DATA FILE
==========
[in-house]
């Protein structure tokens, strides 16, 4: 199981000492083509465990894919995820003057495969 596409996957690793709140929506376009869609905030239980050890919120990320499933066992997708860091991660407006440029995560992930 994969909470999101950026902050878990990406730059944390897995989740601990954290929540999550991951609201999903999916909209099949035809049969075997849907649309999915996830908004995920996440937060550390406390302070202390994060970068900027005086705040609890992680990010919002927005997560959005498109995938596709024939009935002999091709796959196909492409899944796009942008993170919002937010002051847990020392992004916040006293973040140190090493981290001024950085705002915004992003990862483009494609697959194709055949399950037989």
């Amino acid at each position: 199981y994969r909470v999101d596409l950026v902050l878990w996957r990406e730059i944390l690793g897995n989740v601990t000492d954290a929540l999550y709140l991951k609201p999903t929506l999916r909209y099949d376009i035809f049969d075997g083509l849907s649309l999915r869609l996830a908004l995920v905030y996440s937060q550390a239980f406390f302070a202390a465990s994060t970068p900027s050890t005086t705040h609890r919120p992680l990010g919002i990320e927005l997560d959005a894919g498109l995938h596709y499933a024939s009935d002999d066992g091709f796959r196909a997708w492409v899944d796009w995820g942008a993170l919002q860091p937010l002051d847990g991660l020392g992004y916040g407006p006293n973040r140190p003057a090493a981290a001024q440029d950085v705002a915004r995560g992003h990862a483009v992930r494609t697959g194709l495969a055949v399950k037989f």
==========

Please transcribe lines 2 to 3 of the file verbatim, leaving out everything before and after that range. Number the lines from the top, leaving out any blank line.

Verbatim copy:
């Protein structure tokens, strides 16, 4: 199981000492083509465990894919995820003057495969 596409996957690793709140929506376009869609905030239980050890919120990320499933066992997708860091991660407006440029995560992930 994969909470999101950026902050878990990406730059944390897995989740601990954290929540999550991951609201999903999916909209099949035809049969075997849907649309999915996830908004995920996440937060550390406390302070202390994060970068900027005086705040609890992680990010919002927005997560959005498109995938596709024939009935002999091709796959196909492409899944796009942008993170919002937010002051847990020392992004916040006293973040140190090493981290001024950085705002915004992003990862483009494609697959194709055949399950037989």
């Amino acid at each position: 199981y994969r909470v999101d596409l950026v902050l878990w996957r990406e730059i944390l690793g897995n989740v601990t000492d954290a929540l999550y709140l991951k609201p999903t929506l999916r909209y099949d376009i035809f049969d075997g083509l849907s649309l999915r869609l996830a908004l995920v905030y996440s937060q550390a239980f406390f302070a202390a465990s994060t970068p900027s050890t005086t705040h609890r919120p992680l990010g919002i990320e927005l997560d959005a894919g498109l995938h596709y499933a024939s009935d002999d066992g091709f796959r196909a997708w492409v899944d796009w995820g942008a993170l919002q860091p937010l002051d847990g991660l020392g992004y916040g407006p006293n973040r140190p003057a090493a981290a001024q440029d950085v705002a915004r995560g992003h990862a483009v992930r494609t697959g194709l495969a055949v399950k037989f």